Here’s another one from the “what’s old is new” category. Many of us have implanted “punch skirts” into our flipping and pitching in recent years. They’re skirts that fit in between your slip sinker (usually tungsten) and your hook (often a straight shank, heavy-gauge flipping hook) to provide the bulk of a jig with the weedlessness and versatility of your favorite soft plastic.
While creative anglers have been manufacturing their own punch skirts for years, their modern usage was popularized by western anglers like Bub Tosh, whose Paycheck Baits began marketing their effectiveness over five years ago. He made them more durable that the standard spinnerbait or jig skirt, hand-tying them and adding a bead that would withstand the relentless banging that comes with plunging through the thickest cover the lake has to offer and hauling out big bass. The need for a more durable version was necessitated in part by the rise of tungsten weights, which wreaked even more havoc on traditional skirt collars.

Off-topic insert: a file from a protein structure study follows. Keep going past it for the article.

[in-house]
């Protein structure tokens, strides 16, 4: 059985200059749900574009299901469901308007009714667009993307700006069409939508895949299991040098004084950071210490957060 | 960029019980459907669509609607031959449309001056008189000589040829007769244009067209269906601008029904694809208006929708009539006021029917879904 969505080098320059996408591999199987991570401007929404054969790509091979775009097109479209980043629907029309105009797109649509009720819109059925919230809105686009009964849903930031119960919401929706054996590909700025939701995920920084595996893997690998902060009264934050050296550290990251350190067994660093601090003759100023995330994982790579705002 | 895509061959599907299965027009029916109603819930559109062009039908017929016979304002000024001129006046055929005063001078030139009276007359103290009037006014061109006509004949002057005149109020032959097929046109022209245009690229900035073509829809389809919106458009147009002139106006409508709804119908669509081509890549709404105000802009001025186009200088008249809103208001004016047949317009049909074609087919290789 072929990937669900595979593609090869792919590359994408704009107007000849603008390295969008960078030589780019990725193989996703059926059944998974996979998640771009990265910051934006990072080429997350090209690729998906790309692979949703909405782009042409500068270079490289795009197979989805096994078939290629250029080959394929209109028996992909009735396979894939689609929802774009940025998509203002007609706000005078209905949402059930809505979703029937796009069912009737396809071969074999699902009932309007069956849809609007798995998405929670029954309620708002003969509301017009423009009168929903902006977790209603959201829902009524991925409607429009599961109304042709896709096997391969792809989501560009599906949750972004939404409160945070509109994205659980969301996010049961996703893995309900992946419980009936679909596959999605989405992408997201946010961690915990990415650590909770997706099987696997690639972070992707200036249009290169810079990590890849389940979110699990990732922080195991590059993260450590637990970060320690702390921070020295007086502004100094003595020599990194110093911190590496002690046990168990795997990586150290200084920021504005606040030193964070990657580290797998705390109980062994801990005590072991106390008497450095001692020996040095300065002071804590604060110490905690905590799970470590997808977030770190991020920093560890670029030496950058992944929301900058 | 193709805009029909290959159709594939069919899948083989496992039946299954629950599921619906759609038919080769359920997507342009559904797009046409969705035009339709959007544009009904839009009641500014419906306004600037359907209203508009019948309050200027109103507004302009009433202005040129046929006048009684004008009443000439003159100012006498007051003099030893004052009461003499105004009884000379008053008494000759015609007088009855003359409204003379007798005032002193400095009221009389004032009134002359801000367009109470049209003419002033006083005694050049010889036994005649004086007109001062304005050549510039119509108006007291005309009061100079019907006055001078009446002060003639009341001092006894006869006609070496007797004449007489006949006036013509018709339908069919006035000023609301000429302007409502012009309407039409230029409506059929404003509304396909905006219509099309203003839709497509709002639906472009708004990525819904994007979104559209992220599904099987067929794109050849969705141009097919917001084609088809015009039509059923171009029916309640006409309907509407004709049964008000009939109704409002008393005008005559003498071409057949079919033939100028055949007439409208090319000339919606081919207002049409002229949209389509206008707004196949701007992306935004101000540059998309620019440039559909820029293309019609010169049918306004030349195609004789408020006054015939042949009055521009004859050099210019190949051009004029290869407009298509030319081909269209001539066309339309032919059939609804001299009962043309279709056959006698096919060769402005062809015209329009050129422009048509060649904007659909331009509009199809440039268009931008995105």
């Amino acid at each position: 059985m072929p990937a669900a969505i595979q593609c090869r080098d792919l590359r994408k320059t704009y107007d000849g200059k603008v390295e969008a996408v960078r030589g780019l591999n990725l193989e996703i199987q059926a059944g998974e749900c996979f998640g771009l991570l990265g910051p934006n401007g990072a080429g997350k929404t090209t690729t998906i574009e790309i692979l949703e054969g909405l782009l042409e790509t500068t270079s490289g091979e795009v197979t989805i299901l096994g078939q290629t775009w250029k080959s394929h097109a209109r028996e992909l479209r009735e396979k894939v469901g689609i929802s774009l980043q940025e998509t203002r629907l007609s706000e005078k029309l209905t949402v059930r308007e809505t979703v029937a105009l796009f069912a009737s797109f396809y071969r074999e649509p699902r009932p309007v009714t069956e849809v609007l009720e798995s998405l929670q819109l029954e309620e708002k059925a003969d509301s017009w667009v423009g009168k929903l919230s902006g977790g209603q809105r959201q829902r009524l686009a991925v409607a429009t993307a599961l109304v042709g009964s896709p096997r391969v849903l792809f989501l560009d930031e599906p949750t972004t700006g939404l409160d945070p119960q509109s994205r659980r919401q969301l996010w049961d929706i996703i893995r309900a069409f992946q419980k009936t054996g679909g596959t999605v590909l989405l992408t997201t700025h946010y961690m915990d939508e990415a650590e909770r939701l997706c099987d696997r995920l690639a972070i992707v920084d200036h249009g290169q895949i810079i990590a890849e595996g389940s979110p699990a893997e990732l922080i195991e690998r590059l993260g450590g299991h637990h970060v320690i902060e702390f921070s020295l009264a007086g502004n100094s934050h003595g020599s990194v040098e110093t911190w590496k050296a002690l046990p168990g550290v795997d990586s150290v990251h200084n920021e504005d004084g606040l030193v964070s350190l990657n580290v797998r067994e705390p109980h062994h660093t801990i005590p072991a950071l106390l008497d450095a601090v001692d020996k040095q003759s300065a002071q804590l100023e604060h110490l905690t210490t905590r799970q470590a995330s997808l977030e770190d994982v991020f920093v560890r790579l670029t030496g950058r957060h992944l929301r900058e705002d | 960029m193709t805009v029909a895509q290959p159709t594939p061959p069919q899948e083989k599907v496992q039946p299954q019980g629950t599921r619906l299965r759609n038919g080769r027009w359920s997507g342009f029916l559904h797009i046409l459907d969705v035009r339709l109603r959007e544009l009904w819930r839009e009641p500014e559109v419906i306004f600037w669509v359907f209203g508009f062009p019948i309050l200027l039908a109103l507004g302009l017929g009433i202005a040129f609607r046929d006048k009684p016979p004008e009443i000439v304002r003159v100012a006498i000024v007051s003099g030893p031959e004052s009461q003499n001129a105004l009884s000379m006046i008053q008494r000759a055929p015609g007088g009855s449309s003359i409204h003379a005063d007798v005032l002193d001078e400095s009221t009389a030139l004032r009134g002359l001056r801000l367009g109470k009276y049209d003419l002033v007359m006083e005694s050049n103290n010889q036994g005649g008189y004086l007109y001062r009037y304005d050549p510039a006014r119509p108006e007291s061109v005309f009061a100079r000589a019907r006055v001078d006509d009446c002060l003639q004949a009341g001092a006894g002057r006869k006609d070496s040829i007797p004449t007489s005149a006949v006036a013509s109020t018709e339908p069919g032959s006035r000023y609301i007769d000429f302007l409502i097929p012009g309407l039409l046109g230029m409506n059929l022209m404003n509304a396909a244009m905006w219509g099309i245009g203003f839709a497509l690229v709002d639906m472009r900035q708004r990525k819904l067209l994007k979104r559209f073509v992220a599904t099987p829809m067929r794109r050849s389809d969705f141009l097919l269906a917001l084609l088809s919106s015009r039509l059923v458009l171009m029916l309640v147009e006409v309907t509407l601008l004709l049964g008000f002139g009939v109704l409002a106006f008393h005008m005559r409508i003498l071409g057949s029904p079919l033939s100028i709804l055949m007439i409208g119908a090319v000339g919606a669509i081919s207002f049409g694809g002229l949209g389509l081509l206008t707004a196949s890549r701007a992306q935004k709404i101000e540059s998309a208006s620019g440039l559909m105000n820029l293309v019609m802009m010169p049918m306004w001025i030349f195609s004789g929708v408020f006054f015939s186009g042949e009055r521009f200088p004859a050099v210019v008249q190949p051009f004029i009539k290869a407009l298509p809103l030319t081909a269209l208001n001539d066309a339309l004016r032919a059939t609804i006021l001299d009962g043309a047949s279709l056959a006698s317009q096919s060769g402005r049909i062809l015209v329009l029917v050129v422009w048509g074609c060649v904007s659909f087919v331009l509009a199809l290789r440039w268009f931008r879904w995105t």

While Tosh and others may have perfected the product, by no means was it new, as you can see from this November 1987 ad from Culprit, featuring the “Captivator,” a skirted slip sinker that despite being a “captivating idea,” never really caught on.
Maybe it was a matter of timing. In 1987, braided line wasn’t widely used, tungsten wasn’t in play, and the punching technique was therefore limited by the available equipment. It was limited to certain pockets of the country, particularly Florida, the state in which Culprit operated then and continues to operate.
Today there are dozens of punch skirts available. A quick glance at the Tackle Warehouse website shows over a dozen in stock and ready to ship, available in a wide variety of patterns. Companies including Eco Pro and Strike King even package a combination skirt-weight that is reminiscent of the Captivator.
Oddly enough, however, despite making a variety of punch baits, Culprit does not currently sell any form of punch skirt.